Old Testament Summary Chart

When I was first saved, one of the most instructive sessions in church that I had was a guest speaker who summarized the Old Testament for us in about 45 minutes. The general information which he gave is below, which I have expanded. I do not recall this person’s name, but the overview was very helpful to me.

The dates given herein are not precise dates, but simply approximate time frames for you to hang your hat on.

The Torah (the Law of Moses) + Job

Approximately 6000–1400 b.c.


The book of beginnings: the earth, mankind, the Jews. Included are the seedlings of the most fundamental doctrines of the Bible. It is very difficult to study this book in detail and not come away with the conclusion that this is the Word of God. The entire book of Genesis takes place prior to Moses. At the end of the book, the family of Jacob moves to Egypt because of a famine. They will live in Egypt for about 400 years, which is the chronological gap between the end of Genesis and the beginning of Exodus.


A book of poetry about a man named Job who was tested by Satan, which testing God allowed. This probably took place prior to the life of Moses. This is an extremely tough book to exegete, as it is essentially a theological discussion between Job and 3 friends. I believe that the key to this book is, Job and his three friends have a reasonable understanding of Who and What God is, and how God functions. However, what seems to be missing from their understanding (and the key to the book of Job) is the proper application of their understanding of God with regards to the Angelic Conflict. We know from the very beginning that this book is all about the Angelic Conflict; however, that never appears to be taken into consideration by Job or any of his friends. God does enter into the picture at the end of the book to straighten everything out.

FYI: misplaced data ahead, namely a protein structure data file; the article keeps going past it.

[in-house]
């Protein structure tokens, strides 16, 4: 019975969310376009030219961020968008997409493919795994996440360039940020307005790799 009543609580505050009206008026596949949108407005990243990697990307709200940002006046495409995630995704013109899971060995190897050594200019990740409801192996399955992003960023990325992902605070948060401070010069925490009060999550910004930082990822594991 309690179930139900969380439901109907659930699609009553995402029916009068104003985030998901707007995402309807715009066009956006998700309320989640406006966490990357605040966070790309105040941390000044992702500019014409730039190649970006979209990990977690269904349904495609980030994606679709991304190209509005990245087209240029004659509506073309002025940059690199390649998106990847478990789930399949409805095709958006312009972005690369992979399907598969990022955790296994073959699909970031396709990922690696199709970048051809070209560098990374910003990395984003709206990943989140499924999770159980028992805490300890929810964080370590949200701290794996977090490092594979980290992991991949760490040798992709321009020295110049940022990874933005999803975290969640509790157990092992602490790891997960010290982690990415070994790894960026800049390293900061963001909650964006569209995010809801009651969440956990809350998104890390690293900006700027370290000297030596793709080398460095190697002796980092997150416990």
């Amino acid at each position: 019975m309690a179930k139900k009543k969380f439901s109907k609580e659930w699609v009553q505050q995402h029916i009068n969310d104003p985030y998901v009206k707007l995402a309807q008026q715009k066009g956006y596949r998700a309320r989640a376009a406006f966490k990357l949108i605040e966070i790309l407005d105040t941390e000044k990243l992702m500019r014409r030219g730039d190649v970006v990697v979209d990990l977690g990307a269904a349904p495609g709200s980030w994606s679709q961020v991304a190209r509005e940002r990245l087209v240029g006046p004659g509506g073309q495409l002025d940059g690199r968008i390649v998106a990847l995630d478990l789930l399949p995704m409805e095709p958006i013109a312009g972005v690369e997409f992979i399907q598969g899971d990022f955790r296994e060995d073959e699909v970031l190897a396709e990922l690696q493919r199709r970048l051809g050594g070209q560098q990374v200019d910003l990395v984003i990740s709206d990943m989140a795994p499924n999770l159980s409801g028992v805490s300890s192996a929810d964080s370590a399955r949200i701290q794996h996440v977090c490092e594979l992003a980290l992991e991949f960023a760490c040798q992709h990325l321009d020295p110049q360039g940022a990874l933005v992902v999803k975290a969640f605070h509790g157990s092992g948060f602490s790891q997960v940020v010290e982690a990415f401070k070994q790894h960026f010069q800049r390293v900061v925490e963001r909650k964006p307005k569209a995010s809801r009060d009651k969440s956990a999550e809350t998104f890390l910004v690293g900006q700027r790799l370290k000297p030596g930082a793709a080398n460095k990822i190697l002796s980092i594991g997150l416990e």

The book of redemption and deliverance. The Jews living in Egypt had become enslaved by the Egyptians. God raises up Moses, a Jew raised up to be a ruler in Egypt; but who leaves Egypt and later returns to lead the Jews out of Egypt. This parallels Jesus Christ leading us from slavery to the sin nature and to the cosmic system into the Kingdom of God, represented by a land flowing with milk and honey. What we see here is potential but not fulfillment. Key to this book is, there are two generations of Jews: Gen X and the Generation of Promise. Gen X will have their corpses scattered in the desert; the Generation of Promise will enter into the Land of Promise. Circa 1520–1440 b.c.


Leviticus is the book of worship. The sacrifices and the ceremonial days are covered. The animal sacrifices all represent the death of our Lord on the cross, which is why the animals used must be without spot and without blemish.


The book of wanderings. After receiving the Law of God, the Jews go to Land of Promise, but back away in fear of those in the land. God keeps these Jews in the desert wilderness until the adult generation (Gen X) dies off. This leaves those who were children at the time of the exodus or who were born after the exodus. This is the Generation of Promise. Circa 1440–1400 b.c.


Summary of the Law. Moses, who is not allowed to go into the Land of Promise, speaks to the Jews, reminding them of the Law of God and what is expected of them once they enter into the land of Canaan. There are several lengthy sermons of Moses herein, and this book probably takes place over a month or so. What is particularly remarkable about Deuteronomy is, in previous books, Moses is very careful to distinguish between the events which took place and the words of God. Deuteronomy are primarily the words of Moses, but they are given with the authority of God the Holy Spirit.

The Jews Enter the Land of Promise

1400–1100 b.c.


A book of success. Joshua leads the Jews into the Land of Promise and they conquer the land and the peoples in it. One key verse: “This book of the law will not depart from your mouth, but you will study it day and night so that you may be careful to do all that is written in it, so that when you make your way, you will be prosperous and enjoy success” (Joshua 1:8). Circa 1400–1390 b.c.